This year, Discover Nikkei collected stories from around the world related to the topic of Nikkei food culture and its impact on Nikkei identity and communities through a project called ITADAKIMASU! A Taste of Nikkei Culture. The following article was chosen by the ITADAKIMASU! Editorial Board as one of its five favorites. To read more stories from the series, click here.

Translated from the Portuguese by DANIEL GODOY LOPES

My mother came to Brazil when she was three years old and since childhood learned to eat all that nature could offer, already being able to tell what was edible. Even geckos, nine-banded armadillos; in short, just about anything that appeared in front of her. She was married at the age of 14 and a short time later went to live in a small farm in the town of Bastos.

I remember how she prepared everything with simple seasoning like salt, garlic, lime, pork fat, leek, and ginger. Everything she cooked turned out to be delicious. My father had a refined palate and gave my mother many suggestions, for she was still very young. He knew how to make tempura with tender carrot leaves, which was very crunchy because he mixed in cachaça [Brazilian rum; “our whisky”] with the flour. They used everything available: in my mother’s hands, whatever they could find in the woods was turned into a dish. I miss those days very much.

There was a weed called picão that was abundant in the area and that today is used as a medicinal herb. Well, for my mother the softer picão leaves were a substitute for horenso [spinach], which was unavailable at that time. She made an ohitashi that we all liked, seasoned with sumiso (miso, lime, and sugar).

Her fukujinzuke preserve was special: made in large quantities to be divided among her children, all married, and using the season’s vegetables. It took a week for it to be ready and the result was a mix of crunchy legumes that, just thinking about it, makes my mouth water – these days, I don’t know anyone who makes as tasty a preserve as hers used to be. Carrots, chayote, eggplant, daikongobo, all cut into little cubes. On the first day, they were preserved in salt, with an omoshi on top; the next day, she squeezed the legumes to remove their moisture, tossing it out.

Separately, she made a broth consisting of dried fish, seasoned with shoyu and sugar. After removing the broth from the fire, she waited for it to cool down and then mixed the broth with the legumes, adding to the mix a kind of pepper we call “lady’s finger” [a type of chili that isn’t too spicy]. At night, she put the omoshi back in place until the next day.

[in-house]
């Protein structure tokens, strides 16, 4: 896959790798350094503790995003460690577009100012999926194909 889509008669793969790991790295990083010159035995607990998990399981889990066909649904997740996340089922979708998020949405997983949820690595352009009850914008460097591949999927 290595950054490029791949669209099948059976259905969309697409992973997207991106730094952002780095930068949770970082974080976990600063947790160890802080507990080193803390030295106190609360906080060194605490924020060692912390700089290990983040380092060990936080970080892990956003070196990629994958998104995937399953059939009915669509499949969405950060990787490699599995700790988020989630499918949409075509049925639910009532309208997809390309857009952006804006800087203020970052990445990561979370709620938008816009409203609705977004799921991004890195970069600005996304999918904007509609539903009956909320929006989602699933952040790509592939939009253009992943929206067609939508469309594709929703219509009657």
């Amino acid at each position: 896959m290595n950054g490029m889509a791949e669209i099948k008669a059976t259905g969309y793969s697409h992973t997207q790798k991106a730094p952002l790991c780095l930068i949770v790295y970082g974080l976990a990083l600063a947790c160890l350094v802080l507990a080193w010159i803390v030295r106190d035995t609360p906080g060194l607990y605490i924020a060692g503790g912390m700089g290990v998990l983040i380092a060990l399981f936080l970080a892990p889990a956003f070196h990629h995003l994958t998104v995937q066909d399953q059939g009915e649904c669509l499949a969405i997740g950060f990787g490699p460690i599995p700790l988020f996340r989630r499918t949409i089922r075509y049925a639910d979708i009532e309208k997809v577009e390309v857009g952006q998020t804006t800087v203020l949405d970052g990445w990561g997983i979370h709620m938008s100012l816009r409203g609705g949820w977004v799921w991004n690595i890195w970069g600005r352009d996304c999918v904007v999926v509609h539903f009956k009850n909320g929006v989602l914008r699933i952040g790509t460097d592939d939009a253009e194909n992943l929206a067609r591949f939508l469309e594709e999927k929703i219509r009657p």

She repeated this procedure during the course of five consecutive days.

Each morning, she removed the omoshi, squeezed the broth out of the legumes so that only the broth itself went into the fire, and on the last day, if necessary, she added shoyu or sugar or water. Once the broth cooled down, she again mixed it with the legumes – and Mrs. Shizuka’s crunchy fukujinzuke was ready. It was then stored in glass jars where it could stay out of the fridge for six months without losing its flavor.

Mrs. Shizuka’s Missoshiru. (Photo by Rosa Tomeno Takada)

The miso my mother made was just too good; it was also made in large quantities to be distributed among her nine children. She made it once a year until the age of 85. She stopped making it only because it became too difficult for her to do this manual task which required strength.

All I know is that the grandchildren loved the misoshiru made with “obaachan’s miso.” When it came to the miso bought in the supermarket, even if they didn’t know where the miso had come from, none of them could eat it, such was the difference.

At first, her miso was light-colored, but with the passing months it became both increasingly dark and flavorful.

Now I will tell you how my mother made her special misoshiru, the real ofukuro no aji.

First, she cut off the meatier parts of the chicken and set them aside for other dishes. She then rubbed lime on what was left of the chicken so as to remove its peculiar odor, and washed it thoroughly. Following that, she prepared the broth, boiling it along with diced onions in a covered iron skillet until the bones became soft. Next, she put large slices of peeled cassava into the broth. (Preferably yellow cassava, which was more flavorful and widely available in the area.) She heated the mix until the cassava softened, while making sure it didn’t actually melt. At the end, she added the miso and, after bringing it to the boiling point, turned off the fire.

When it was meal time, she poured the broth into individual bowls, with the bits of cassava and leek on top. It was delicious when hot, especially in wintertime.

Today, as I no longer have the privilege of having “obaachan’s miso” at home and I lack both my mother’s patience and ability, when I make misoshiru I must add aji-no-moto and other things to enhance its flavor. For those who like to experiment, I recommend you strain the broth before adding the cassava.

When I decided to take part in ITADAKIMASU!, I rounded up all the ingredients and made my mother’s special misoshiru.

I became overwhelmed with emotion and happiness because I was then able to reduce a little the feeling of missing my mother, as in September it was Sankaiki (2 full years) since she left us at the age of 95.

Rosa Tomeno Takada was born in Bastos, one of the cradles of Japanese immigration. She is the mother of two girls and two boys, and a dedicated grandmother of three. She likes eating better than cooking, though her youngest son’s hobbies are both cooking and eating well. In her garden she has a sakura and each year she waits anxiously for the first buds to blossom. She has been an Evangelical Christian since the age of 18 and her biggest joy is to sing, praising God.

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To see the ITADAKIMASU! Editorial Board's response to this story, visit Discover Nikkei.